# Problem of the Week

## Updated at Dec 23, 2013 12:50 PM

This week's problem comes from the calculus category.

How can we solve for the integral of $$\cos^{3}x$$?

Let's begin!

$\int \cos^{3}x \, dx$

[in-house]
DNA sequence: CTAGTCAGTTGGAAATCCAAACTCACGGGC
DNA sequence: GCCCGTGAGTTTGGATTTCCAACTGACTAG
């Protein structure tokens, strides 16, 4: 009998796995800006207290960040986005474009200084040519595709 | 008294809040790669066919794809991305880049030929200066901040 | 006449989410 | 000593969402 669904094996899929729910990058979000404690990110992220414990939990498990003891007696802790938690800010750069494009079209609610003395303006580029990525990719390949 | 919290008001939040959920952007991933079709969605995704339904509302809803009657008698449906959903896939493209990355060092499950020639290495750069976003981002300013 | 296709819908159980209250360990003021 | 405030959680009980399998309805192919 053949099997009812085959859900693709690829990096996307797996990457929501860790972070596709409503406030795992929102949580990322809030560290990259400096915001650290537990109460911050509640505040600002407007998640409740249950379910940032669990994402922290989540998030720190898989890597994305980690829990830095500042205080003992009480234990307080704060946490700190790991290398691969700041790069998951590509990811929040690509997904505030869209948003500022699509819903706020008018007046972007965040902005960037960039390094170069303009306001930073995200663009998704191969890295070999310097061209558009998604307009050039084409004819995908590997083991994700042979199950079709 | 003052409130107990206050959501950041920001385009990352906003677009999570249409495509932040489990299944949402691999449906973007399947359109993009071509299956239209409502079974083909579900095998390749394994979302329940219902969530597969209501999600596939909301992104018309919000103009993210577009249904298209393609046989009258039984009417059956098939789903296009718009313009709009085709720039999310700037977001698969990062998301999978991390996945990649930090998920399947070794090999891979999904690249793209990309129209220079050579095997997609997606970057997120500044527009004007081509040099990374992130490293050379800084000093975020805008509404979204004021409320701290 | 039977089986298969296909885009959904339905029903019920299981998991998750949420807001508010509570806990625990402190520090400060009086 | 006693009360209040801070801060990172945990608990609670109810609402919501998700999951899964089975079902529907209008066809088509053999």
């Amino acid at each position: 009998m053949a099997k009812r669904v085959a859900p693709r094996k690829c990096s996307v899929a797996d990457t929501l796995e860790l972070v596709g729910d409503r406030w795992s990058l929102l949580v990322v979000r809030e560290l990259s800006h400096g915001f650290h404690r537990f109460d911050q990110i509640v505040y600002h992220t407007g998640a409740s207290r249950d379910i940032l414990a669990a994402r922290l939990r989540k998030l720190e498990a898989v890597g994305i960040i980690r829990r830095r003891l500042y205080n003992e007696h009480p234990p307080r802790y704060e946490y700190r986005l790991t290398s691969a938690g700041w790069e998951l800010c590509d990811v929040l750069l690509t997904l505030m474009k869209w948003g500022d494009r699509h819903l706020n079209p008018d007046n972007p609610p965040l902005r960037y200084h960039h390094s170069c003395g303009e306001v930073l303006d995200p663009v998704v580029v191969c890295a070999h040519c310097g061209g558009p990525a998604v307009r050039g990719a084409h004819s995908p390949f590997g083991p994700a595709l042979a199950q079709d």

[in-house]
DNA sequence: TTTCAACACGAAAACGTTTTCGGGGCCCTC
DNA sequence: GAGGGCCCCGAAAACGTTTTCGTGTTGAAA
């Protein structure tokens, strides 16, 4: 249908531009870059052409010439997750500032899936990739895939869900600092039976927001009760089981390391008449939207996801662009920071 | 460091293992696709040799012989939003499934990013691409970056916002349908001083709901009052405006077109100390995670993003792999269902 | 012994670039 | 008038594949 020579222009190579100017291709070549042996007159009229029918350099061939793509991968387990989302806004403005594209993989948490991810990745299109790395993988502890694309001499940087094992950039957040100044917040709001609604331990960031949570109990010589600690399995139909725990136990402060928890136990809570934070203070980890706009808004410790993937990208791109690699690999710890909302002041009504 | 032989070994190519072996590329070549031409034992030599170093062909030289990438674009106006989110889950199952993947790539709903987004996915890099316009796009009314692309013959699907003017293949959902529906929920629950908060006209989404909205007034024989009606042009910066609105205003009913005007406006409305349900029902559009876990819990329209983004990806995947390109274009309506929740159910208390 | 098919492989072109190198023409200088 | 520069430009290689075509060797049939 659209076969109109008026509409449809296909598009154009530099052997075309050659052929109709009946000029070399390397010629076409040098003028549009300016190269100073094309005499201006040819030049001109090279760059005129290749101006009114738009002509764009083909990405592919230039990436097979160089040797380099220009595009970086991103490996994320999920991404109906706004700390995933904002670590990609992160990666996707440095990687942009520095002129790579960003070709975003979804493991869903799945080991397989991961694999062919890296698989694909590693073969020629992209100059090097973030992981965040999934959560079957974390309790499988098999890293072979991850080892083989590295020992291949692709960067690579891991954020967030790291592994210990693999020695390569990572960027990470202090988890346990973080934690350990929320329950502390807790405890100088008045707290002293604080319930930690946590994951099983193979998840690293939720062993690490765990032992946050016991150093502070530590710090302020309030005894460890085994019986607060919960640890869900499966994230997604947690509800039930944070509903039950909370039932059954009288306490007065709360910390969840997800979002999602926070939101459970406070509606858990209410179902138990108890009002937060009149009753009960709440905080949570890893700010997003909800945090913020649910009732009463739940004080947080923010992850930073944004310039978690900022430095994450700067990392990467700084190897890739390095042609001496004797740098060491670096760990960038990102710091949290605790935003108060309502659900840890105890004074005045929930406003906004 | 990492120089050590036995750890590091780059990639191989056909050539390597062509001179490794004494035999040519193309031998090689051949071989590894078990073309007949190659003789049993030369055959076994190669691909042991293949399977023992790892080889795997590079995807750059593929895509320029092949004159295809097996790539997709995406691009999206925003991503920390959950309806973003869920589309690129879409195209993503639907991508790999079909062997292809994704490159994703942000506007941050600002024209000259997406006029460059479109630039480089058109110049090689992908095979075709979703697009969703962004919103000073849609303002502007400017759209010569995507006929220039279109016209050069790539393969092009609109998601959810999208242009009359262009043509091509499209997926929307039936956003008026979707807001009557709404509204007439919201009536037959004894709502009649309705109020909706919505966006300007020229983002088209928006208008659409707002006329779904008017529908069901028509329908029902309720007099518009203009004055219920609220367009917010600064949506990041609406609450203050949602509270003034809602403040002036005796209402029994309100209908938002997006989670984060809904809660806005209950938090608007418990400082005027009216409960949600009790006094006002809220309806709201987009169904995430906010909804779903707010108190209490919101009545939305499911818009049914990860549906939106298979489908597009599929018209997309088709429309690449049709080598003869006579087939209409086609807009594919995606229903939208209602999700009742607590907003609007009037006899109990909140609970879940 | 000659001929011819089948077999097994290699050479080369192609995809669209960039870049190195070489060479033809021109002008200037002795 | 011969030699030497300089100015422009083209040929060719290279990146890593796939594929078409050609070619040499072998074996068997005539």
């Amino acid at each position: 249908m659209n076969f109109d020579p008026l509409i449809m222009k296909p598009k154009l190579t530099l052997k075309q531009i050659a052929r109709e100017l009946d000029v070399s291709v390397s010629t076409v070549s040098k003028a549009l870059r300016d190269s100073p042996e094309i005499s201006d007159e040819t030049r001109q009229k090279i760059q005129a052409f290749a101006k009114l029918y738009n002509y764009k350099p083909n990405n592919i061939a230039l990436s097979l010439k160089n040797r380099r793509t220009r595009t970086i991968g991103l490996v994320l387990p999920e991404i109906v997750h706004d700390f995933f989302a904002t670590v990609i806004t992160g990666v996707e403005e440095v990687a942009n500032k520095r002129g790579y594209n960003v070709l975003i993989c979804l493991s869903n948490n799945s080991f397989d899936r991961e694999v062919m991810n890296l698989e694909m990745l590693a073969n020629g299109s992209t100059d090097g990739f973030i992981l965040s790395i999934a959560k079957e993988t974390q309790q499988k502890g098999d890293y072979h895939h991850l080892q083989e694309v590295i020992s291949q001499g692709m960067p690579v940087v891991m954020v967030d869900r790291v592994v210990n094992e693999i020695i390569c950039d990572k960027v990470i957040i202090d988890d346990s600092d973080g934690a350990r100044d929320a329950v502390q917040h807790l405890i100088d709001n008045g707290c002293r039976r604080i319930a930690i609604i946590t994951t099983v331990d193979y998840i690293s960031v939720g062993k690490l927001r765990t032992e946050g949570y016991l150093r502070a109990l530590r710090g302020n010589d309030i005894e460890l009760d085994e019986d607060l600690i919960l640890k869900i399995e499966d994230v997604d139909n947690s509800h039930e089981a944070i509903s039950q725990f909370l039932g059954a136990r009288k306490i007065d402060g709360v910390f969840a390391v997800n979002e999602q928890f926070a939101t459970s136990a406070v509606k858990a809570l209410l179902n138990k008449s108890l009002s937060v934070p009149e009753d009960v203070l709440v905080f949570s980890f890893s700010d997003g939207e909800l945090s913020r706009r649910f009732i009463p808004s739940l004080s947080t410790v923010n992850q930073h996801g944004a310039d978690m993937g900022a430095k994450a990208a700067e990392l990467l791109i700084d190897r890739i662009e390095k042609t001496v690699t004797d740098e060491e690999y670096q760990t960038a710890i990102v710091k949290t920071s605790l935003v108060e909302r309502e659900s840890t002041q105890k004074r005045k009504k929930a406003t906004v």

1 Use Pythagorean Identities: $$\cos^{2}x=1-\sin^{2}x$$.$\int (1-\sin^{2}x)\cos{x} \, dx$2 Use Integration by Substitution.Let $$u=\sin{x}$$, $$du=\cos{x} \, dx$$3 Using $$u$$ and $$du$$ above, rewrite $$\int (1-\sin^{2}x)\cos{x} \, dx$$.$\int 1-{u}^{2} \, du$4 Use Power Rule: $$\int {x}^{n} \, dx=\frac{{x}^{n+1}}{n+1}+C$$.$u-\frac{{u}^{3}}{3}$5 Substitute $$u=\sin{x}$$ back into the original integral.$\sin{x}-\frac{\sin^{3}x}{3}$6 Add constant.$\sin{x}-\frac{\sin^{3}x}{3}+C$Donesin(x)-sin(x)^3/3+C